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Understanding what Medicare and Private Health Insurance covers
Inpatient vs outpatient
When it comes to planning your hospital procedure, there are two terms that you’ll hear often – ‘inpatient’ and ‘outpatient’. Knowing the difference between the two will help you understand if you’ll be covered by Medicare, your private health insurance, or whether you’ll need to pay for some of the treatment yourself.
An inpatient is when you’ve been formally admitted to a hospital for overnight surgery (like if you need a knee replacement) or day surgery (such as arthroscopies or endoscopies).
You can also be classified as an inpatient if you’re admitted to a registered day clinic by a doctor, and receiving short term medical treatment, like cataract removal, colonoscopies and skin cancer removals.
There are two ways you can be admitted as an inpatient: through an emergency situation or a pre-booked surgery, or treatment by a doctor.
What happens when you visit the emergency department?
You will only be classified as an inpatient if you have been formally admitted to the hospital for medical treatment following your visit to the emergency department.
In private hospitals, an emergency facility fee is charged which is not covered by Medicare, and therefore not private health insurance, regardless of whether you’re admitted for further medical treatment in that hospital. Some hospitals may choose to waive this fee at their discretion.
You’ll be classified as an outpatient if your treatment is provided in a doctor’s surgery, specialist’s clinic, or emergency department (when you haven’t been admitted to hospital).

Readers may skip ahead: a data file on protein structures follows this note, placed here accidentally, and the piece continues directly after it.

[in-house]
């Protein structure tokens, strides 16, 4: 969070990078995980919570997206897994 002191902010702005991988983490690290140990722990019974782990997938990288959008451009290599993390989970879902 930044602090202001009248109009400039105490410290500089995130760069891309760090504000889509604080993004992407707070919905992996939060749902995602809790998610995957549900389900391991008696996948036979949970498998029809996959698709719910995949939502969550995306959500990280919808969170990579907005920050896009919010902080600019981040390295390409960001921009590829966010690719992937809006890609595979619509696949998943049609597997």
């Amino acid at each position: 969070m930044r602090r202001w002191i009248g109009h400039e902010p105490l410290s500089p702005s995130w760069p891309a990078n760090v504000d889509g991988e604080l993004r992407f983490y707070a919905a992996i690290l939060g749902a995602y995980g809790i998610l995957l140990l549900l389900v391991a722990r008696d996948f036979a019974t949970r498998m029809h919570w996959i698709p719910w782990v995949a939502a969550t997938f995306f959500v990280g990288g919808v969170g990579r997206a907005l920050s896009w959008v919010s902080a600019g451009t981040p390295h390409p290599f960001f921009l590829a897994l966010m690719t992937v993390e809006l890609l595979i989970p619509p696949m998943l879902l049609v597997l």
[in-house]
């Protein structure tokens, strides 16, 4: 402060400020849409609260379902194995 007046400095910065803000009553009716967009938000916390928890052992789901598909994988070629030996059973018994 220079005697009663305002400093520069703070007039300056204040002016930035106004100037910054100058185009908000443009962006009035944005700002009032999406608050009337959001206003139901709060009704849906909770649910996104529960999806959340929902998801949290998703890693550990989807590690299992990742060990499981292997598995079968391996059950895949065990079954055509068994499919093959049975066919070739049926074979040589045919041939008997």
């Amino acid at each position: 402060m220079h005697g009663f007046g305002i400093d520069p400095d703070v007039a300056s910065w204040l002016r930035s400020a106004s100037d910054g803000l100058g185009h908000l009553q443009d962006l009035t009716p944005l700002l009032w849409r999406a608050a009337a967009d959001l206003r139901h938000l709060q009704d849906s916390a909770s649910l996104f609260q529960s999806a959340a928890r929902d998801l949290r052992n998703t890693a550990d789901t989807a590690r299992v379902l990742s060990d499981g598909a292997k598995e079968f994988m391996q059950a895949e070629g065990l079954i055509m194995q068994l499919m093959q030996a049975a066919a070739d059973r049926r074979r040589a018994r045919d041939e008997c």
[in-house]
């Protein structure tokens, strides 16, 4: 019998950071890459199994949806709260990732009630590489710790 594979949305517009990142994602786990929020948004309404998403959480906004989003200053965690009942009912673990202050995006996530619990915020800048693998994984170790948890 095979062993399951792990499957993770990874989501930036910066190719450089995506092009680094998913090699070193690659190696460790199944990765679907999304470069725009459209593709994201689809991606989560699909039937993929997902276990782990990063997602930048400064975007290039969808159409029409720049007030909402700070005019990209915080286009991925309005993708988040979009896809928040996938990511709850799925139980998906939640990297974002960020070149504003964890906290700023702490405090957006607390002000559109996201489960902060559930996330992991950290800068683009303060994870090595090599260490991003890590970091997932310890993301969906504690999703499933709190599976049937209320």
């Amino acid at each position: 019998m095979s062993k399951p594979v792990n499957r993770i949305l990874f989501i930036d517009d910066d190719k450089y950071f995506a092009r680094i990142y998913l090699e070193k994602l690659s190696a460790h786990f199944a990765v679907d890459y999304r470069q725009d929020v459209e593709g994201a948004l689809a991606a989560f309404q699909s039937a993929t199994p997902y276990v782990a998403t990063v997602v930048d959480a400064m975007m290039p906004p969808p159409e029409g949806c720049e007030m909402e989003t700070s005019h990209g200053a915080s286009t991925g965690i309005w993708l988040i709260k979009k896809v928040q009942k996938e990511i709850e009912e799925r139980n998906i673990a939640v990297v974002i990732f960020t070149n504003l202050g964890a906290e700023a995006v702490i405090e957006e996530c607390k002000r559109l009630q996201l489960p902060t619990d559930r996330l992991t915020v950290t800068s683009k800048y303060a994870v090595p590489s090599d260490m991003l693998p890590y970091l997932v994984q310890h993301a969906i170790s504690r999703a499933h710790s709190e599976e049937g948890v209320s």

By law, private health insurers aren’t allowed to cover outpatients consultations or treatments, these include:
- Consultations with your GP or specialist before and after your surgery
- Diagnostic and pathology tests, like scans, blood tests, injections etc.
- Type C procedures (procedures conducted in a specialists rooms, like skin lesion/mole removal)
If you’re an outpatient, your costs will mainly be covered by Medicare, but if you’re not bulk-billed, you’ll most likely have some out-of-pocket-costs.
What Hospital cover will pay for
If included in your policy, when you’re admitted to hospital, you’ll be 100% covered for:
• Your hospital accommodation (including registered day facilities)
• Your theatre, nursing care, labour ward and intensive care fees
• All admission related PBS prescriptions relating to your admission, while you’re in hospital
• An extensive range of Government-recognised surgically implanted prostheses
Depending on your level of Hospital cover, it will also pay towards:
• Inpatient medical fees (e.g. blood tests, scans & recovery equipment
• Medicare Benefits Schedule (MBS) fees charged by your specialist
The information contained here is of a general nature and does not take into account your personal medical situation. The information is not a substitute for independent professional medical advice and is not intended to diagnose, treat, cure or prevent any disease or used for therapeutic purposes. Should you require specific medical information, please seek advice from your healthcare practitioner. Health Partners does not accept any liability for any injury, loss or damage incurred by use of or reliance on the information provided.